Last week I was giving you some Due Diligence tips… but there are some more things you need to think about.
This week I defend the honour of solicitors… it’s not all about divorce and getting sued for offending someone by telling the truth… lol… Solicitors have other uses as well…
…and when it comes to investing in property (regardless of what kind) – you need a good one on your team.
While you can already get a ton of valuable information for their memorandum, you’ll need to do a lot more work to see if a property is worth investing in.
For this reason, you’ll want to work closely with a town planner or a solicitor.
So what can a solicitor help you with?
In reality, this will depend on the type of development you’re getting into. In some cases, you’ll need a full town-planning search. This is the case when you’re dealing with a development site.
But if you’re just buying a property, a limited search might be good enough.
The search will give you some vital information, like confirmation of zoning and a list of applicable conditions. This gives you clarity on what you can do with the property and if there are restrictions that you should be aware of.
Other than the search, a solicitor will give you information about leases.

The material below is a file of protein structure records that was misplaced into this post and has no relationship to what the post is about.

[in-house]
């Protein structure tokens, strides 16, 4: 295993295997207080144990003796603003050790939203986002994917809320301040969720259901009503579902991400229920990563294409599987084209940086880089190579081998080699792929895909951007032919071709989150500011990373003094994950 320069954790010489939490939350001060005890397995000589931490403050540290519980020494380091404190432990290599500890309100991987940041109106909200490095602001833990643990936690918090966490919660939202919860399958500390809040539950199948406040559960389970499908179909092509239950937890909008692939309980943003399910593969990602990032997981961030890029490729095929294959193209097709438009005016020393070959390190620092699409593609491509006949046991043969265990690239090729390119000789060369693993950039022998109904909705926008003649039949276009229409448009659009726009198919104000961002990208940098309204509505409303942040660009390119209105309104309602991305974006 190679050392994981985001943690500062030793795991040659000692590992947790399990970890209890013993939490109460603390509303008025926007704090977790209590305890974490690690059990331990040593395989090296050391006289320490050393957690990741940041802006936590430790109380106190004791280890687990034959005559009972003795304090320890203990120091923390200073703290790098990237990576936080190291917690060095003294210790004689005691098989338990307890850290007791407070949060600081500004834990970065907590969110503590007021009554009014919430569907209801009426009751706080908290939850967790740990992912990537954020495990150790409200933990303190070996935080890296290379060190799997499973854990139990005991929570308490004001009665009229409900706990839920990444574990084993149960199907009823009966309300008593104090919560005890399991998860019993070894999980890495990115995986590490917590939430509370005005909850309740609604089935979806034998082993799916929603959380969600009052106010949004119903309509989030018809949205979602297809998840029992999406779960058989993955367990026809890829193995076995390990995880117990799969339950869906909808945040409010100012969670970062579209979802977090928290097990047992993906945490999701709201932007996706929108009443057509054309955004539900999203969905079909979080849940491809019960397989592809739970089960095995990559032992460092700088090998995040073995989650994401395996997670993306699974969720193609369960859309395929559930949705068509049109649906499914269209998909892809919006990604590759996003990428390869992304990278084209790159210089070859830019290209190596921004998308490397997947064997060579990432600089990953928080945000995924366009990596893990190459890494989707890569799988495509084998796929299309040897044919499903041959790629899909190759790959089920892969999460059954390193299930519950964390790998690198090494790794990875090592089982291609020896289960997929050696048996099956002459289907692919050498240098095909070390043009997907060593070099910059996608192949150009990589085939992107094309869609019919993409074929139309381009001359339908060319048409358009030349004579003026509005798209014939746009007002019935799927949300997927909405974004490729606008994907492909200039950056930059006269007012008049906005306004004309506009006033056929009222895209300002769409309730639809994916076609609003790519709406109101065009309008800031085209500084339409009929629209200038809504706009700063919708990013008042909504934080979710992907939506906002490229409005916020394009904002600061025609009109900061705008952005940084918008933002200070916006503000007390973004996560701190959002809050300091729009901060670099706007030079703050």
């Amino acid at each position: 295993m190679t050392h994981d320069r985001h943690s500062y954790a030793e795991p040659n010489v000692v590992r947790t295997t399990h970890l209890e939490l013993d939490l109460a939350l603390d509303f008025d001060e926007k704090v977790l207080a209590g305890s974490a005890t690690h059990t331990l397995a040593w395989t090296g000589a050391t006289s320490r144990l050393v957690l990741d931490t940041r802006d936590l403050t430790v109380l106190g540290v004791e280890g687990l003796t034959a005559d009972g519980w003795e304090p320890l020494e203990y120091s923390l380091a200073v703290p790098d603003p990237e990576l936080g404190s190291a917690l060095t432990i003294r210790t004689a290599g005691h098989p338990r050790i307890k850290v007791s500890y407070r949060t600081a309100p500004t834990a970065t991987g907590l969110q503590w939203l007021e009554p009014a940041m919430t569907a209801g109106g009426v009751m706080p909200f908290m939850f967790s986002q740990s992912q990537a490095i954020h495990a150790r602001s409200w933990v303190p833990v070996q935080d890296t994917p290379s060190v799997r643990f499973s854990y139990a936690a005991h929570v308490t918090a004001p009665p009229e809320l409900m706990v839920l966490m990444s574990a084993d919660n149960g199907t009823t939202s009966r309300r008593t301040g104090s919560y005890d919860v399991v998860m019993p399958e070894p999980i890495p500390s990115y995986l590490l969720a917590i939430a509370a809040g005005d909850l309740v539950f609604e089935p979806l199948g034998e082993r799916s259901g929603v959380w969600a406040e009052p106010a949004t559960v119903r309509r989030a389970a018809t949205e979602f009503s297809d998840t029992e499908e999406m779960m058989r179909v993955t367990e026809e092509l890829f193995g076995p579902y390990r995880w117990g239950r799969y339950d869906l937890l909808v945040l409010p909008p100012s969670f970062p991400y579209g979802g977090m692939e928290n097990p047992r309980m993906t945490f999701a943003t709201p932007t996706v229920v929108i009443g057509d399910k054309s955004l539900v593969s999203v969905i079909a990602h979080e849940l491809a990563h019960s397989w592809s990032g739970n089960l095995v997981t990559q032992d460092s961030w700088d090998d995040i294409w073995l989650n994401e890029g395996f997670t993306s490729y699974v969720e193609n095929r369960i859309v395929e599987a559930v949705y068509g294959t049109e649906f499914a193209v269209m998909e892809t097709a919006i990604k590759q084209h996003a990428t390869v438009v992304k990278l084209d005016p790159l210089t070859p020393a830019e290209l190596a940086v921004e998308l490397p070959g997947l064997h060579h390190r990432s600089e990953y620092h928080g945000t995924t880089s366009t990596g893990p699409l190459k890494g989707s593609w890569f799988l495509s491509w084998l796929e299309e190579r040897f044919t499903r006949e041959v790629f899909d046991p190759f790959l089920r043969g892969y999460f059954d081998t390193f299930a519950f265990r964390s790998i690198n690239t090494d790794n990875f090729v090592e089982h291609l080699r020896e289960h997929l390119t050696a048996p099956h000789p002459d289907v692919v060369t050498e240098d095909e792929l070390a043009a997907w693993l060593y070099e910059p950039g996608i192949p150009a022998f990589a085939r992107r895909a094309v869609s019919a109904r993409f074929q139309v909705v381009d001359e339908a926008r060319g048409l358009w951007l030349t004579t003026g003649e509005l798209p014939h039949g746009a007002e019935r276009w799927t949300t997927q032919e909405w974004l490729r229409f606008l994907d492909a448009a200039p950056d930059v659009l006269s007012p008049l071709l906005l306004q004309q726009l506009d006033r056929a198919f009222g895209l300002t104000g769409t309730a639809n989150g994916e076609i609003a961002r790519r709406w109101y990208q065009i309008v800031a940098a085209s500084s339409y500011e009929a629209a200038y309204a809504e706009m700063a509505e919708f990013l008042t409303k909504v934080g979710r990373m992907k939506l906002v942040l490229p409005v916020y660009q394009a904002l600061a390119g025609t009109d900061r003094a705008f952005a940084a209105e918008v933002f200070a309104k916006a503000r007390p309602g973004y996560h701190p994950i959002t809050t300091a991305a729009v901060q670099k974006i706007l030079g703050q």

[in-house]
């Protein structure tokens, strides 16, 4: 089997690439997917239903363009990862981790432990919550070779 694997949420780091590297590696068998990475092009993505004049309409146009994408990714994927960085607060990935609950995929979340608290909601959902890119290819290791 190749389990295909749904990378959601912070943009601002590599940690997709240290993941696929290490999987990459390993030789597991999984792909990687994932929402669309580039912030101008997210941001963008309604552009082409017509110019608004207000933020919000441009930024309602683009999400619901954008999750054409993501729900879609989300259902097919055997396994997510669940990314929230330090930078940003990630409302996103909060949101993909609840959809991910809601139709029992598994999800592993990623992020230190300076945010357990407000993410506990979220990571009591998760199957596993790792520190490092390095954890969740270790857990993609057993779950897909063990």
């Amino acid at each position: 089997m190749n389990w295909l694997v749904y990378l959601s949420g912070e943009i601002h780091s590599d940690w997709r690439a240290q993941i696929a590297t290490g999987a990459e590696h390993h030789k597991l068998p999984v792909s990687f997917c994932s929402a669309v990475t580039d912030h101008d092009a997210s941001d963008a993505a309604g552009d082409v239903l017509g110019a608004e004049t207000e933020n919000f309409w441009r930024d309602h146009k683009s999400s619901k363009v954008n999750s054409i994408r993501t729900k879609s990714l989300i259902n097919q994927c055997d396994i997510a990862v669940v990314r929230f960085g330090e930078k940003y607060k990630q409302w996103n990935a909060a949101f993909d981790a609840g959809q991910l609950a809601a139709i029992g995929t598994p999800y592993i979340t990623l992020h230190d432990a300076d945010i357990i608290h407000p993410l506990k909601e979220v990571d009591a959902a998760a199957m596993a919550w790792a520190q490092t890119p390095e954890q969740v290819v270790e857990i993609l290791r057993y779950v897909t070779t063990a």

This is crucial because you’ll rent out the property to many tenants until the property builds up in value and gives you the capital gain you need.
A solicitor will let you know if the leases have the right format capable of enforcement. Of course, you’ll also want your own lawyer to take a look at this to ensure that everything’s in order.
Next, a solicitor can confirm the terms of the lease so that you can rest assured that the tenant can’t terminate it at an early date.
All of this lets you protect yourself and maximise the property’s potential. You can see how rent increases work and if you can secure higher returns that will boost your cash flow.
Next, a solicitor can help you see if there are valuable negotiation points that you might want to pay attention to.
What’s more, a solicitor can add a clause regarding the due diligence period. For example, you’ll have 30 days from the contract date to complete the due diligence. Nobody can buy the property during this timeframe, meaning that you can take your time and get all the information you need to make a good decision.
Plus, you can set timeframes for getting the information you need.
For example, you might have a request that certain documentation gets provided in three days. If the request was reasonable but not met, you have the right to back out of the deal.
There are all sorts of clauses that the solicitor can add. They can also give you some crucial pieces of information that you shouldn’t proceed without.
Because of this, you’ll want to work with a good solicitor that can help you complete due diligence as smoothly as possible.
Of course, there are many nuances that you need to be aware of. To learn more about them, go ahead and sign up for my webinar.